Samsung Electronics’s rising carbon emissions and slow reduction of fossil fuel use is undermining the group’s sustainability claims, according to environmentalists.
The criticism comes as companies are under increasing scrutiny over climate change and concerns about greenwashing, whereby organisations overstate their environmental commitments and achievements.
“Everybody has ESG initiatives, everyone’s talking . . . but we don’t see real tangible changes,” said Youn Sejong, director of Solutions for Our Climate, a Seoul-based non-governmental organisation.
Samsung is one of the world’s biggest producers of computer chips, smartphones, electronic displays and appliances. The South Korean group has reported that its greenhouse gas emissions rose 5 per cent year-on-year in 2020.
The company also relies on fossil fuels for more than 80 per cent of its electricity, according to Greenpeace, the environmental campaign group.
The data have prompted questions over Samsung’s climate change efforts despite the group touting claims that its sites in the US, Europe and China now use only renewable energy.
Samsung declined to comment.
The company’s challenge to shift is highlighted by South Korea and Vietnam, two of its biggest manufacturing bases, where energy systems remain reliant on coal.
Samsung has been pushing Seoul and Hanoi to speed up energy market deregulation aimed at inviting renewable energy investments.
Samsung wants to be able to purchase power from independent renewable energy generators, bypassing state-owned energy groups that have been slow to transition away from coal.
The company is drawing up specific targets for renewable energy usage in both countries but no timeframe has been set, highlighting a lack of confidence in making significant near-term progress.
Samsung has also been looking for opportunities worldwide to purchase credits to offset carbon emissions and join other pricing schemes for boosting renewable energy. In Brazil and Mexico, for instance, the company plans to reach 100 per cent renewable energy by 2025.
But activists said Samsung should put more pressure on governments, given its immense political influence. In South Korea and Vietnam, the group is the single biggest corporate employer and contributor to gross domestic product.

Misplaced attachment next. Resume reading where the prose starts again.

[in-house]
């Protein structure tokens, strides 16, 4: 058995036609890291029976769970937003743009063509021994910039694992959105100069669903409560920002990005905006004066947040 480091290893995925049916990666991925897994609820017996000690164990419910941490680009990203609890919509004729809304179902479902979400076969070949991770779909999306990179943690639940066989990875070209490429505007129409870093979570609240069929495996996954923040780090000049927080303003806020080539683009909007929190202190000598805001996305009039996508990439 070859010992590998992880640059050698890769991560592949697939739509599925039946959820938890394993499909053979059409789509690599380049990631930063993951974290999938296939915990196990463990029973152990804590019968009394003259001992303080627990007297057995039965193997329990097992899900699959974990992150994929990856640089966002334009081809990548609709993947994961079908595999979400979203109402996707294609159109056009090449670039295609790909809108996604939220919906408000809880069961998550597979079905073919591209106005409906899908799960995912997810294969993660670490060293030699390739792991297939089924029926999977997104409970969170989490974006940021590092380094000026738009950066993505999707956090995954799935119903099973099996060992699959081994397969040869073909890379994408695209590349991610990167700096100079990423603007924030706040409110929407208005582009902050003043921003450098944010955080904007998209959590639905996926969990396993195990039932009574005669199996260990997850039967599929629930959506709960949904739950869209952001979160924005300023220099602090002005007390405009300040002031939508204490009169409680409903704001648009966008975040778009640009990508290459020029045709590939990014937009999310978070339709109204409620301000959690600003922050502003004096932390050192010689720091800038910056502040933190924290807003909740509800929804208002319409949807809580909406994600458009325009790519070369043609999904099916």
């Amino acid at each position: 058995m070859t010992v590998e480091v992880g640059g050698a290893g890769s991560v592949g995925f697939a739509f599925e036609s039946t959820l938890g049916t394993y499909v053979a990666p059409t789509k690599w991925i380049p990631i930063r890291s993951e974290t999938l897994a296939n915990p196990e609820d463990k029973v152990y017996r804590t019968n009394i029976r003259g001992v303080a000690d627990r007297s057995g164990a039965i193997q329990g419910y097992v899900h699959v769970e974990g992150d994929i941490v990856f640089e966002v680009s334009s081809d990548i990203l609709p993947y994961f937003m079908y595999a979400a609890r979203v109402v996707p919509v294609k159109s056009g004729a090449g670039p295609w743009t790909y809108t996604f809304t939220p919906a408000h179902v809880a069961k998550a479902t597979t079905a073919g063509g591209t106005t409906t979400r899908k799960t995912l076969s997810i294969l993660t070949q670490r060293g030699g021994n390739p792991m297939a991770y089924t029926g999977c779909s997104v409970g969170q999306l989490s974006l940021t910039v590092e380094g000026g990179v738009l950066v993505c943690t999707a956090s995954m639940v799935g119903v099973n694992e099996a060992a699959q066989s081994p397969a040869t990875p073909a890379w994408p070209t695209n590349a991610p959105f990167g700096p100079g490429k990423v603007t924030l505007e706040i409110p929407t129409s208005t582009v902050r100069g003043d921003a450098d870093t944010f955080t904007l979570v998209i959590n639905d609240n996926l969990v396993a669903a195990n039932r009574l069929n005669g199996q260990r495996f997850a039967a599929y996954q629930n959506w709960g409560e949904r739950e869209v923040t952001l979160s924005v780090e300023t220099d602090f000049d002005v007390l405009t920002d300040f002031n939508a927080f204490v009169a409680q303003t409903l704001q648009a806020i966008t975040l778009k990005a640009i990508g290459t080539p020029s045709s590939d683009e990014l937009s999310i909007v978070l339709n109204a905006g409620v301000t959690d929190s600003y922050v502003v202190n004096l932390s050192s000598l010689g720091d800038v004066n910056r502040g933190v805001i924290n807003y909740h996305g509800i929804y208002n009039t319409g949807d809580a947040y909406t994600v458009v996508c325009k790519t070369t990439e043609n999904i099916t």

“Given Samsung’s scale of business and impact on the overall economies of Korea and Vietnam and its pledge to pursue renewable energy goals in other markets, it has the power to make great strides in Korea and Vietnam by pursuing easier access to renewable energy in the two countries,” Greenpeace said.
Youn said “the real culprits” in South Korea are state-owned energy group Korea Electric Power Corp and government ministries for resisting energy market changes for years.
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Renewable supply in the country is only about 5 per cent, although new rules to allow direct power purchasing agreements are being rolled out.
“It is ridiculously low, and that makes it really difficult to do any meaningful renewable energy initiatives,” Youn said.
Further undermining the company’s claims, Samsung affiliates — along with units of carmaker Hyundai, Kepco and other South Korean companies and financial institutions — have for years been at the forefront of coal power development in Vietnam.
“On one side they say they want more renewables for their electronics factory, and the other side, they’re building this unnecessary coal power plant . . . We all know that Samsung headquarters actually does co-ordinate between those decisions,” Youn added.
Several groups, including Samsung’s financial units, last year promised to end coal finance.